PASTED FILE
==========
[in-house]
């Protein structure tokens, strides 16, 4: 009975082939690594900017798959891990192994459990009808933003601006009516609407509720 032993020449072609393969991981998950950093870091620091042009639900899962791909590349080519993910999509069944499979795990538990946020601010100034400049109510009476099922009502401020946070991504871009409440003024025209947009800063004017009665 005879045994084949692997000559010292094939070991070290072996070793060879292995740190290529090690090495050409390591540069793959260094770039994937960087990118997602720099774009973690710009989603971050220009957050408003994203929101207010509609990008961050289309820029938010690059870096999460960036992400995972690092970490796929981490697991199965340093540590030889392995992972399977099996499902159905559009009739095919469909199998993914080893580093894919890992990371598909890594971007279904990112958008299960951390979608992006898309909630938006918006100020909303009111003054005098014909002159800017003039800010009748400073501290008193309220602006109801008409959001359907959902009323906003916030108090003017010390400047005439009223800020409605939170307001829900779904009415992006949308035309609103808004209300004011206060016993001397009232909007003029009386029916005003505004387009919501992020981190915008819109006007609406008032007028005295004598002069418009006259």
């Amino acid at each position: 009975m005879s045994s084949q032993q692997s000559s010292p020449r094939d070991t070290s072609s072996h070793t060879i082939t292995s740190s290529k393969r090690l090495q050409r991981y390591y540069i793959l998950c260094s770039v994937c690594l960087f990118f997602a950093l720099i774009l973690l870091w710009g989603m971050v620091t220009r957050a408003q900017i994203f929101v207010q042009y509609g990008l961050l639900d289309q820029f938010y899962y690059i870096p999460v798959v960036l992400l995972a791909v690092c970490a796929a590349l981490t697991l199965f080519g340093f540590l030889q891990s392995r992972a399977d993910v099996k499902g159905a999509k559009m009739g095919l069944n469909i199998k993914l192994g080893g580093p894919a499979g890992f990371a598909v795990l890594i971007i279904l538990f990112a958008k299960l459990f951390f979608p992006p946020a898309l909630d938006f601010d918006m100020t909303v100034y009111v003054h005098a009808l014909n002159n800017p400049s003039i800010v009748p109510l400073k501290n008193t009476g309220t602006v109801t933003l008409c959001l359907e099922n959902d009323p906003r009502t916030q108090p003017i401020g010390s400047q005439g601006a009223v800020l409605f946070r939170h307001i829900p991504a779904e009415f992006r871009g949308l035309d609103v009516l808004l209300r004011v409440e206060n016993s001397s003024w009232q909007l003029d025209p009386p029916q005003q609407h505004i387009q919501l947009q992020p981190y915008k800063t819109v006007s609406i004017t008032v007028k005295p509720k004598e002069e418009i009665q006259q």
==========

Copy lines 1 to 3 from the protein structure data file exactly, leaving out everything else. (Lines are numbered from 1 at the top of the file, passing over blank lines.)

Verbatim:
[in-house]
């Protein structure tokens, strides 16, 4: 009975082939690594900017798959891990192994459990009808933003601006009516609407509720 032993020449072609393969991981998950950093870091620091042009639900899962791909590349080519993910999509069944499979795990538990946020601010100034400049109510009476099922009502401020946070991504871009409440003024025209947009800063004017009665 005879045994084949692997000559010292094939070991070290072996070793060879292995740190290529090690090495050409390591540069793959260094770039994937960087990118997602720099774009973690710009989603971050220009957050408003994203929101207010509609990008961050289309820029938010690059870096999460960036992400995972690092970490796929981490697991199965340093540590030889392995992972399977099996499902159905559009009739095919469909199998993914080893580093894919890992990371598909890594971007279904990112958008299960951390979608992006898309909630938006918006100020909303009111003054005098014909002159800017003039800010009748400073501290008193309220602006109801008409959001359907959902009323906003916030108090003017010390400047005439009223800020409605939170307001829900779904009415992006949308035309609103808004209300004011206060016993001397009232909007003029009386029916005003505004387009919501992020981190915008819109006007609406008032007028005295004598002069418009006259």
């Amino acid at each position: 009975m005879s045994s084949q032993q692997s000559s010292p020449r094939d070991t070290s072609s072996h070793t060879i082939t292995s740190s290529k393969r090690l090495q050409r991981y390591y540069i793959l998950c260094s770039v994937c690594l960087f990118f997602a950093l720099i774009l973690l870091w710009g989603m971050v620091t220009r957050a408003q900017i994203f929101v207010q042009y509609g990008l961050l639900d289309q820029f938010y899962y690059i870096p999460v798959v960036l992400l995972a791909v690092c970490a796929a590349l981490t697991l199965f080519g340093f540590l030889q891990s392995r992972a399977d993910v099996k499902g159905a999509k559009m009739g095919l069944n469909i199998k993914l192994g080893g580093p894919a499979g890992f990371a598909v795990l890594i971007i279904l538990f990112a958008k299960l459990f951390f979608p992006p946020a898309l909630d938006f601010d918006m100020t909303v100034y009111v003054h005098a009808l014909n002159n800017p400049s003039i800010v009748p109510l400073k501290n008193t009476g309220t602006v109801t933003l008409c959001l359907e099922n959902d009323p906003r009502t916030q108090p003017i401020g010390s400047q005439g601006a009223v800020l409605f946070r939170h307001i829900p991504a779904e009415f992006r871009g949308l035309d609103v009516l808004l209300r004011v409440e206060n016993s001397s003024w009232q909007l003029d025209p009386p029916q005003q609407h505004i387009q919501l947009q992020p981190y915008k800063t819109v006007s609406i004017t008032v007028k005295p509720k004598e002069e418009i009665q006259q």